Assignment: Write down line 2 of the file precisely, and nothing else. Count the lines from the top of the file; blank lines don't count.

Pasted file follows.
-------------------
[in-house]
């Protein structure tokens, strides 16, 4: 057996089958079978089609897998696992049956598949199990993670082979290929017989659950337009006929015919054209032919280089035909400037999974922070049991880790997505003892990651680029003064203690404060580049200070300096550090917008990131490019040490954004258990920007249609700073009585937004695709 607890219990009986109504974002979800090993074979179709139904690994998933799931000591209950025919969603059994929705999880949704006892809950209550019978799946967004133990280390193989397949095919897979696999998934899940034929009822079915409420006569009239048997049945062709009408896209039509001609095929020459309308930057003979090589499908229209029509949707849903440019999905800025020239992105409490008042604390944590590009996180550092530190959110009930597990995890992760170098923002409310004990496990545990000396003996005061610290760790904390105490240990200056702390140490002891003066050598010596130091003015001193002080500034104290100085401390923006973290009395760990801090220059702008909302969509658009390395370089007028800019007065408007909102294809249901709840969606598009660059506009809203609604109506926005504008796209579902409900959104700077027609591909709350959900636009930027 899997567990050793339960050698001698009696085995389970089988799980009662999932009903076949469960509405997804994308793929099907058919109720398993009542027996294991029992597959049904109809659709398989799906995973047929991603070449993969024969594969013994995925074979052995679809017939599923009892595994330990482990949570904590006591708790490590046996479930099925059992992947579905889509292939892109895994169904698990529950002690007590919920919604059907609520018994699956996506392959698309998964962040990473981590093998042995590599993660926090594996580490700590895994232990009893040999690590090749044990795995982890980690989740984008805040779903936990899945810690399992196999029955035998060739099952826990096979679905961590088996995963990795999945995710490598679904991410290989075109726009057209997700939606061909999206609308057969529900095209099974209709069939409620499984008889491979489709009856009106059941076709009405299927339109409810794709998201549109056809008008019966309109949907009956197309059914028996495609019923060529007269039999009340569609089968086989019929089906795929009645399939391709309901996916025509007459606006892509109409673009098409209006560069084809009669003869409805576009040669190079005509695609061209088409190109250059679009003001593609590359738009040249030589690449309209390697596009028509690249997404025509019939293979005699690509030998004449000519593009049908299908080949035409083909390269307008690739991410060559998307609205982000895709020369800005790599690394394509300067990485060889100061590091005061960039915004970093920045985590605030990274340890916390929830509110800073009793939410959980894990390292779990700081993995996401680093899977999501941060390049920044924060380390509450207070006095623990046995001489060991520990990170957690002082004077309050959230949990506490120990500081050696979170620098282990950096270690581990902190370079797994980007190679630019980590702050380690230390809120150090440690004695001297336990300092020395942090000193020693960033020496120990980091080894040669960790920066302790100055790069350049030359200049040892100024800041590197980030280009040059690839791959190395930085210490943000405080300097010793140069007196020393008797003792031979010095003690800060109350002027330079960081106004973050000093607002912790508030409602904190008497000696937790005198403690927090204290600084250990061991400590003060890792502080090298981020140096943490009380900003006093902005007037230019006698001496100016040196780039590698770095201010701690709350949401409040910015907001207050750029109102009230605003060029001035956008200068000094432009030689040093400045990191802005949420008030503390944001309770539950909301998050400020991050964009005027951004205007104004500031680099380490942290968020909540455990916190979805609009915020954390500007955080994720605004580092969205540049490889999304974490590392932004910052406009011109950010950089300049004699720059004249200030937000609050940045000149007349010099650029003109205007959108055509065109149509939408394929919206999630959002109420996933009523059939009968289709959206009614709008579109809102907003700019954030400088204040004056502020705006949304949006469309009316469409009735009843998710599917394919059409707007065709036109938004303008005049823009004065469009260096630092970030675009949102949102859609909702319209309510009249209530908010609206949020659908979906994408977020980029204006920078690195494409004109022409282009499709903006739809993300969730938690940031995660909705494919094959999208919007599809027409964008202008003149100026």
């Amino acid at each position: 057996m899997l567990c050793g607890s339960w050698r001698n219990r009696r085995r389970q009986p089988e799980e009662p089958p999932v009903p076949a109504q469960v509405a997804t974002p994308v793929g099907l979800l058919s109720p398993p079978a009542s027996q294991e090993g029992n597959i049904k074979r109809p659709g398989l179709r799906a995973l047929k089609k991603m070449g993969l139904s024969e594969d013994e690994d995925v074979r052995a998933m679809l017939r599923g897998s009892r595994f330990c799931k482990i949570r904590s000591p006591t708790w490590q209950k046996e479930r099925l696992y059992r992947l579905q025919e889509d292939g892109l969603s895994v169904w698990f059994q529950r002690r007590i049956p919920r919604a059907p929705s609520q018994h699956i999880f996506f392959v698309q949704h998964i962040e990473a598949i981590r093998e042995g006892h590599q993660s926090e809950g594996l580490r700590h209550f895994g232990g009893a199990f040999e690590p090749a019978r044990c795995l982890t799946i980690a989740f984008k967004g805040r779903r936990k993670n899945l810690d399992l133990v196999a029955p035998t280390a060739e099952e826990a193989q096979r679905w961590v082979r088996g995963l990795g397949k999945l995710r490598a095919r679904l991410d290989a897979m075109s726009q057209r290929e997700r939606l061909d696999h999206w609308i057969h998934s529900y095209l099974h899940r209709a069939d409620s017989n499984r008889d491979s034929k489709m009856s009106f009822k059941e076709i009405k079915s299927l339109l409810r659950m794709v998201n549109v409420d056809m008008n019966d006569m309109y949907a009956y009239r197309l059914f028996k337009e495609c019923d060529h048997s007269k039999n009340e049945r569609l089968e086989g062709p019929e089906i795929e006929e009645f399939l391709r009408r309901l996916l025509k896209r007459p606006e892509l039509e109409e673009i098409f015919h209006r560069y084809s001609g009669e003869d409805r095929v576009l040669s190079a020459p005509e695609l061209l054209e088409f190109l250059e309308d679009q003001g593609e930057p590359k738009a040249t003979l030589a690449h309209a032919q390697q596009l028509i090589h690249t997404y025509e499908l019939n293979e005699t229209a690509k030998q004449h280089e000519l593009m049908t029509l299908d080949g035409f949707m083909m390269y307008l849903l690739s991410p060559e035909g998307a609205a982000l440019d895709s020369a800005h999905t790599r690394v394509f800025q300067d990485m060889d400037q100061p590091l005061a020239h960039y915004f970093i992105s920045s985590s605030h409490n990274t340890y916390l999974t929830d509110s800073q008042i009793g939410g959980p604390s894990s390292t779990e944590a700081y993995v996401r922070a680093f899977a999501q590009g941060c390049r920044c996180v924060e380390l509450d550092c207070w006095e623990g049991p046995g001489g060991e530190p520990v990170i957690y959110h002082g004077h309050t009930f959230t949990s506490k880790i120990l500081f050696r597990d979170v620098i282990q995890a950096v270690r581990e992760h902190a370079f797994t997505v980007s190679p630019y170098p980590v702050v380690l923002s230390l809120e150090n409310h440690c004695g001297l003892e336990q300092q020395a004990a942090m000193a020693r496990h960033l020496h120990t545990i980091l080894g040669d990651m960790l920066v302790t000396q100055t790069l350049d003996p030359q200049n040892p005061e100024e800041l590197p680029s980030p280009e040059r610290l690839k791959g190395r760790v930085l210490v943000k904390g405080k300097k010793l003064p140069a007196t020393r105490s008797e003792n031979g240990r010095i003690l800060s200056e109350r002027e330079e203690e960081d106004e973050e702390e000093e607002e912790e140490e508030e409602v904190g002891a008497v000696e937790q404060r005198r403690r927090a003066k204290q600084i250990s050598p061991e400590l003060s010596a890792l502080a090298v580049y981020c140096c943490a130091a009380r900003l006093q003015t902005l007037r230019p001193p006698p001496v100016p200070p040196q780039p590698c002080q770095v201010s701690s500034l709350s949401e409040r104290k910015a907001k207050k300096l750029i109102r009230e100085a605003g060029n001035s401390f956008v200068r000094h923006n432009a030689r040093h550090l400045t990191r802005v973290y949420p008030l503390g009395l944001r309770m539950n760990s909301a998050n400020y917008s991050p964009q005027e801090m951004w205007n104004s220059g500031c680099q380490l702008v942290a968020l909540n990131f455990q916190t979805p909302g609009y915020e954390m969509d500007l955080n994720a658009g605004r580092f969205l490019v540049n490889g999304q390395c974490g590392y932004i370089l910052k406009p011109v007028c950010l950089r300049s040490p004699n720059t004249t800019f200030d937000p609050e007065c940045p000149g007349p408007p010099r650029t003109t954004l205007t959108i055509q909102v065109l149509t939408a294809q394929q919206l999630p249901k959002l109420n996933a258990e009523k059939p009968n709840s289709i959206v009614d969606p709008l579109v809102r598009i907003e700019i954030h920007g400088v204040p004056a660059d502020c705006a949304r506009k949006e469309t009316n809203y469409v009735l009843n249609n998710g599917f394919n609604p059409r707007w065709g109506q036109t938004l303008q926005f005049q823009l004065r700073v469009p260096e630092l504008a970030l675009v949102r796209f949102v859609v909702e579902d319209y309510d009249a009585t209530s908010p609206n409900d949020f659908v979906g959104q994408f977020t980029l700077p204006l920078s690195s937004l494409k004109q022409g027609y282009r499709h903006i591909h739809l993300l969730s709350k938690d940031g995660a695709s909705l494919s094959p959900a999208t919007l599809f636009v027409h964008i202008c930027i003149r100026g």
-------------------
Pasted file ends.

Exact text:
């Protein structure tokens, strides 16, 4: 057996089958079978089609897998696992049956598949199990993670082979290929017989659950337009006929015919054209032919280089035909400037999974922070049991880790997505003892990651680029003064203690404060580049200070300096550090917008990131490019040490954004258990920007249609700073009585937004695709 607890219990009986109504974002979800090993074979179709139904690994998933799931000591209950025919969603059994929705999880949704006892809950209550019978799946967004133990280390193989397949095919897979696999998934899940034929009822079915409420006569009239048997049945062709009408896209039509001609095929020459309308930057003979090589499908229209029509949707849903440019999905800025020239992105409490008042604390944590590009996180550092530190959110009930597990995890992760170098923002409310004990496990545990000396003996005061610290760790904390105490240990200056702390140490002891003066050598010596130091003015001193002080500034104290100085401390923006973290009395760990801090220059702008909302969509658009390395370089007028800019007065408007909102294809249901709840969606598009660059506009809203609604109506926005504008796209579902409900959104700077027609591909709350959900636009930027 899997567990050793339960050698001698009696085995389970089988799980009662999932009903076949469960509405997804994308793929099907058919109720398993009542027996294991029992597959049904109809659709398989799906995973047929991603070449993969024969594969013994995925074979052995679809017939599923009892595994330990482990949570904590006591708790490590046996479930099925059992992947579905889509292939892109895994169904698990529950002690007590919920919604059907609520018994699956996506392959698309998964962040990473981590093998042995590599993660926090594996580490700590895994232990009893040999690590090749044990795995982890980690989740984008805040779903936990899945810690399992196999029955035998060739099952826990096979679905961590088996995963990795999945995710490598679904991410290989075109726009057209997700939606061909999206609308057969529900095209099974209709069939409620499984008889491979489709009856009106059941076709009405299927339109409810794709998201549109056809008008019966309109949907009956197309059914028996495609019923060529007269039999009340569609089968086989019929089906795929009645399939391709309901996916025509007459606006892509109409673009098409209006560069084809009669003869409805576009040669190079005509695609061209088409190109250059679009003001593609590359738009040249030589690449309209390697596009028509690249997404025509019939293979005699690509030998004449000519593009049908299908080949035409083909390269307008690739991410060559998307609205982000895709020369800005790599690394394509300067990485060889100061590091005061960039915004970093920045985590605030990274340890916390929830509110800073009793939410959980894990390292779990700081993995996401680093899977999501941060390049920044924060380390509450207070006095623990046995001489060991520990990170957690002082004077309050959230949990506490120990500081050696979170620098282990950096270690581990902190370079797994980007190679630019980590702050380690230390809120150090440690004695001297336990300092020395942090000193020693960033020496120990980091080894040669960790920066302790100055790069350049030359200049040892100024800041590197980030280009040059690839791959190395930085210490943000405080300097010793140069007196020393008797003792031979010095003690800060109350002027330079960081106004973050000093607002912790508030409602904190008497000696937790005198403690927090204290600084250990061991400590003060890792502080090298981020140096943490009380900003006093902005007037230019006698001496100016040196780039590698770095201010701690709350949401409040910015907001207050750029109102009230605003060029001035956008200068000094432009030689040093400045990191802005949420008030503390944001309770539950909301998050400020991050964009005027951004205007104004500031680099380490942290968020909540455990916190979805609009915020954390500007955080994720605004580092969205540049490889999304974490590392932004910052406009011109950010950089300049004699720059004249200030937000609050940045000149007349010099650029003109205007959108055509065109149509939408394929919206999630959002109420996933009523059939009968289709959206009614709008579109809102907003700019954030400088204040004056502020705006949304949006469309009316469409009735009843998710599917394919059409707007065709036109938004303008005049823009004065469009260096630092970030675009949102949102859609909702319209309510009249209530908010609206949020659908979906994408977020980029204006920078690195494409004109022409282009499709903006739809993300969730938690940031995660909705494919094959999208919007599809027409964008202008003149100026």